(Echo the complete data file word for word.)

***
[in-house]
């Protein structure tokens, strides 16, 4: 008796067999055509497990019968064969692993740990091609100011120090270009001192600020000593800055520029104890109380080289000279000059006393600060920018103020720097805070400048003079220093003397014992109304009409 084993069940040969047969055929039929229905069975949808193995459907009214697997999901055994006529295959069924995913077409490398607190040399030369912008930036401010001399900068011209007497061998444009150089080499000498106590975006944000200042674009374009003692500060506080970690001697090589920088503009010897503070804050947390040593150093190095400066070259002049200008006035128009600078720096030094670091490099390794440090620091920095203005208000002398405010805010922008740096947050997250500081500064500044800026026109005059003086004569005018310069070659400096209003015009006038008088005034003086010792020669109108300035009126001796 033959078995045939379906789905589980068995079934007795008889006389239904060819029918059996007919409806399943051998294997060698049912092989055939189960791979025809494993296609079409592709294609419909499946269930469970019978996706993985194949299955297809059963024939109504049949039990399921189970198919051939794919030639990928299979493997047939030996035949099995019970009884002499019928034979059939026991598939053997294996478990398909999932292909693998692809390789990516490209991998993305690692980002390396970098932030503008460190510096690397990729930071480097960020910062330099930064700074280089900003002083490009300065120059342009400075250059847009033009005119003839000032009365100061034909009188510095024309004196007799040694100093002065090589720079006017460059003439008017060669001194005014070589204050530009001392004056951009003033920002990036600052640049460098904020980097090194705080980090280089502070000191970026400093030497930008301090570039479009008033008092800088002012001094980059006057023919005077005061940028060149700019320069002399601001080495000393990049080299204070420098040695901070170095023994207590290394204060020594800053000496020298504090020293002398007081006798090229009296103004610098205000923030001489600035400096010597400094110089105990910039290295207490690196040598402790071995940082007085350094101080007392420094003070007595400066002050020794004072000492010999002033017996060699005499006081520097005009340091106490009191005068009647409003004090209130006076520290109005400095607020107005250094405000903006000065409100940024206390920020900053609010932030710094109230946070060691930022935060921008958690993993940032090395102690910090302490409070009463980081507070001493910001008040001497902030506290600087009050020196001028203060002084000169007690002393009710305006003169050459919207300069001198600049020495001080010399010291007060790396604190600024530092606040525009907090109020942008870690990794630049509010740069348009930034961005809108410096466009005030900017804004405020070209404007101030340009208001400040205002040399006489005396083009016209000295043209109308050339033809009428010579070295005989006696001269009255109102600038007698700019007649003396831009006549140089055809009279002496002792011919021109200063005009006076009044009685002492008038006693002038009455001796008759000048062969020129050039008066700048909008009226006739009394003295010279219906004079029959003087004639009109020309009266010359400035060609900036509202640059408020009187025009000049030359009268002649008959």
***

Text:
[in-house]
């Protein structure tokens, strides 16, 4: 008796067999055509497990019968064969692993740990091609100011120090270009001192600020000593800055520029104890109380080289000279000059006393600060920018103020720097805070400048003079220093003397014992109304009409 084993069940040969047969055929039929229905069975949808193995459907009214697997999901055994006529295959069924995913077409490398607190040399030369912008930036401010001399900068011209007497061998444009150089080499000498106590975006944000200042674009374009003692500060506080970690001697090589920088503009010897503070804050947390040593150093190095400066070259002049200008006035128009600078720096030094670091490099390794440090620091920095203005208000002398405010805010922008740096947050997250500081500064500044800026026109005059003086004569005018310069070659400096209003015009006038008088005034003086010792020669109108300035009126001796 033959078995045939379906789905589980068995079934007795008889006389239904060819029918059996007919409806399943051998294997060698049912092989055939189960791979025809494993296609079409592709294609419909499946269930469970019978996706993985194949299955297809059963024939109504049949039990399921189970198919051939794919030639990928299979493997047939030996035949099995019970009884002499019928034979059939026991598939053997294996478990398909999932292909693998692809390789990516490209991998993305690692980002390396970098932030503008460190510096690397990729930071480097960020910062330099930064700074280089900003002083490009300065120059342009400075250059847009033009005119003839000032009365100061034909009188510095024309004196007799040694100093002065090589720079006017460059003439008017060669001194005014070589204050530009001392004056951009003033920002990036600052640049460098904020980097090194705080980090280089502070000191970026400093030497930008301090570039479009008033008092800088002012001094980059006057023919005077005061940028060149700019320069002399601001080495000393990049080299204070420098040695901070170095023994207590290394204060020594800053000496020298504090020293002398007081006798090229009296103004610098205000923030001489600035400096010597400094110089105990910039290295207490690196040598402790071995940082007085350094101080007392420094003070007595400066002050020794004072000492010999002033017996060699005499006081520097005009340091106490009191005068009647409003004090209130006076520290109005400095607020107005250094405000903006000065409100940024206390920020900053609010932030710094109230946070060691930022935060921008958690993993940032090395102690910090302490409070009463980081507070001493910001008040001497902030506290600087009050020196001028203060002084000169007690002393009710305006003169050459919207300069001198600049020495001080010399010291007060790396604190600024530092606040525009907090109020942008870690990794630049509010740069348009930034961005809108410096466009005030900017804004405020070209404007101030340009208001400040205002040399006489005396083009016209000295043209109308050339033809009428010579070295005989006696001269009255109102600038007698700019007649003396831009006549140089055809009279002496002792011919021109200063005009006076009044009685002492008038006693002038009455001796008759000048062969020129050039008066700048909008009226006739009394003295010279219906004079029959003087004639009109020309009266010359400035060609900036509202640059408020009187025009000049030359009268002649008959």